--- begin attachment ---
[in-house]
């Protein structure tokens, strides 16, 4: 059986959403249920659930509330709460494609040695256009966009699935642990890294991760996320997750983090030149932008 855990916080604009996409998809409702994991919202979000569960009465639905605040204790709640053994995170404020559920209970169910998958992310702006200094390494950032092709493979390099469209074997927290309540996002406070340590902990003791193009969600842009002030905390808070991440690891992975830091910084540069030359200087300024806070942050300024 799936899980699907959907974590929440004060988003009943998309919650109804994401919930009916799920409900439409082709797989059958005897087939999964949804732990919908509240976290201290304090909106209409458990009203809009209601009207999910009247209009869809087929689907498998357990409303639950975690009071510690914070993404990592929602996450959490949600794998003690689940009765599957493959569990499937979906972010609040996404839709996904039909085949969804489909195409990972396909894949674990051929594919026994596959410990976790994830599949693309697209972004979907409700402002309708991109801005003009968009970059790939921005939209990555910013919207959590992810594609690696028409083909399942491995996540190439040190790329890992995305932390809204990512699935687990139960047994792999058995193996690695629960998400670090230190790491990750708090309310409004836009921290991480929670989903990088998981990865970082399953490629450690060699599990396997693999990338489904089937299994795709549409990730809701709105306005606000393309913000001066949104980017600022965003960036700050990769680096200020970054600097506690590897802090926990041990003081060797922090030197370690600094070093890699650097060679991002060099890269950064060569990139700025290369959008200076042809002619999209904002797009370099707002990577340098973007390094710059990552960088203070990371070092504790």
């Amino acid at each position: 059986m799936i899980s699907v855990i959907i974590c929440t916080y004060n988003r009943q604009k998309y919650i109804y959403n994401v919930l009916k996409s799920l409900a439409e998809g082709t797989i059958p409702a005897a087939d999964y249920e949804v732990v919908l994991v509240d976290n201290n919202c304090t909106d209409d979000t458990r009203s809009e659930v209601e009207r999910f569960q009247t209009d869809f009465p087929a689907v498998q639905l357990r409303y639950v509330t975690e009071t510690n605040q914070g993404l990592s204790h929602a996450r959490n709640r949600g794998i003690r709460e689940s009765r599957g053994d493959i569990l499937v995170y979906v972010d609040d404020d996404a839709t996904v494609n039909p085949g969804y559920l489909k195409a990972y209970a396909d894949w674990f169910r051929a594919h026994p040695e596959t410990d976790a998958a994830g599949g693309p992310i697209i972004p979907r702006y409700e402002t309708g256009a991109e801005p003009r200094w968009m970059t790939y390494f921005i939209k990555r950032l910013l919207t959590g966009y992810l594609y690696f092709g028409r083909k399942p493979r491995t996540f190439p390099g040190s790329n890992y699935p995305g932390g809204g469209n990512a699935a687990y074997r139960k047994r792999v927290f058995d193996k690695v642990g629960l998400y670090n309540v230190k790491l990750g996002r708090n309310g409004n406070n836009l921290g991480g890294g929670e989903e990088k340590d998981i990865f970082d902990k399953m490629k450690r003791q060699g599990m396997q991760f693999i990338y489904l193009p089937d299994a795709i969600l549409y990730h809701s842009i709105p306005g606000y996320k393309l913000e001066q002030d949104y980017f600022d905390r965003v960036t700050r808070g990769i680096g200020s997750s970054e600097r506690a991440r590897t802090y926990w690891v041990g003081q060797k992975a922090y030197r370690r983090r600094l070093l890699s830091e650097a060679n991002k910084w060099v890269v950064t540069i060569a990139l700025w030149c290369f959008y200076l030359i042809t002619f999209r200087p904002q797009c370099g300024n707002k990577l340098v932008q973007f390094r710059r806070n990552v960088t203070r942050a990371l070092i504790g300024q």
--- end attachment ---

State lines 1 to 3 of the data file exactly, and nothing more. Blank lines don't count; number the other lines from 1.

[in-house]
């Protein structure tokens, strides 16, 4: 059986959403249920659930509330709460494609040695256009966009699935642990890294991760996320997750983090030149932008 855990916080604009996409998809409702994991919202979000569960009465639905605040204790709640053994995170404020559920209970169910998958992310702006200094390494950032092709493979390099469209074997927290309540996002406070340590902990003791193009969600842009002030905390808070991440690891992975830091910084540069030359200087300024806070942050300024 799936899980699907959907974590929440004060988003009943998309919650109804994401919930009916799920409900439409082709797989059958005897087939999964949804732990919908509240976290201290304090909106209409458990009203809009209601009207999910009247209009869809087929689907498998357990409303639950975690009071510690914070993404990592929602996450959490949600794998003690689940009765599957493959569990499937979906972010609040996404839709996904039909085949969804489909195409990972396909894949674990051929594919026994596959410990976790994830599949693309697209972004979907409700402002309708991109801005003009968009970059790939921005939209990555910013919207959590992810594609690696028409083909399942491995996540190439040190790329890992995305932390809204990512699935687990139960047994792999058995193996690695629960998400670090230190790491990750708090309310409004836009921290991480929670989903990088998981990865970082399953490629450690060699599990396997693999990338489904089937299994795709549409990730809701709105306005606000393309913000001066949104980017600022965003960036700050990769680096200020970054600097506690590897802090926990041990003081060797922090030197370690600094070093890699650097060679991002060099890269950064060569990139700025290369959008200076042809002619999209904002797009370099707002990577340098973007390094710059990552960088203070990371070092504790």
């Amino acid at each position: 059986m799936i899980s699907v855990i959907i974590c929440t916080y004060n988003r009943q604009k998309y919650i109804y959403n994401v919930l009916k996409s799920l409900a439409e998809g082709t797989i059958p409702a005897a087939d999964y249920e949804v732990v919908l994991v509240d976290n201290n919202c304090t909106d209409d979000t458990r009203s809009e659930v209601e009207r999910f569960q009247t209009d869809f009465p087929a689907v498998q639905l357990r409303y639950v509330t975690e009071t510690n605040q914070g993404l990592s204790h929602a996450r959490n709640r949600g794998i003690r709460e689940s009765r599957g053994d493959i569990l499937v995170y979906v972010d609040d404020d996404a839709t996904v494609n039909p085949g969804y559920l489909k195409a990972y209970a396909d894949w674990f169910r051929a594919h026994p040695e596959t410990d976790a998958a994830g599949g693309p992310i697209i972004p979907r702006y409700e402002t309708g256009a991109e801005p003009r200094w968009m970059t790939y390494f921005i939209k990555r950032l910013l919207t959590g966009y992810l594609y690696f092709g028409r083909k399942p493979r491995t996540f190439p390099g040190s790329n890992y699935p995305g932390g809204g469209n990512a699935a687990y074997r139960k047994r792999v927290f058995d193996k690695v642990g629960l998400y670090n309540v230190k790491l990750g996002r708090n309310g409004n406070n836009l921290g991480g890294g929670e989903e990088k340590d998981i990865f970082d902990k399953m490629k450690r003791q060699g599990m396997q991760f693999i990338y489904l193009p089937d299994a795709i969600l549409y990730h809701s842009i709105p306005g606000y996320k393309l913000e001066q002030d949104y980017f600022d905390r965003v960036t700050r808070g990769i680096g200020s997750s970054e600097r506690a991440r590897t802090y926990w690891v041990g003081q060797k992975a922090y030197r370690r983090r600094l070093l890699s830091e650097a060679n991002k910084w060099v890269v950064t540069i060569a990139l700025w030149c290369f959008y200076l030359i042809t002619f999209r200087p904002q797009c370099g300024n707002k990577l340098v932008q973007f390094r710059r806070n990552v960088t203070r942050a990371l070092i504790g300024q």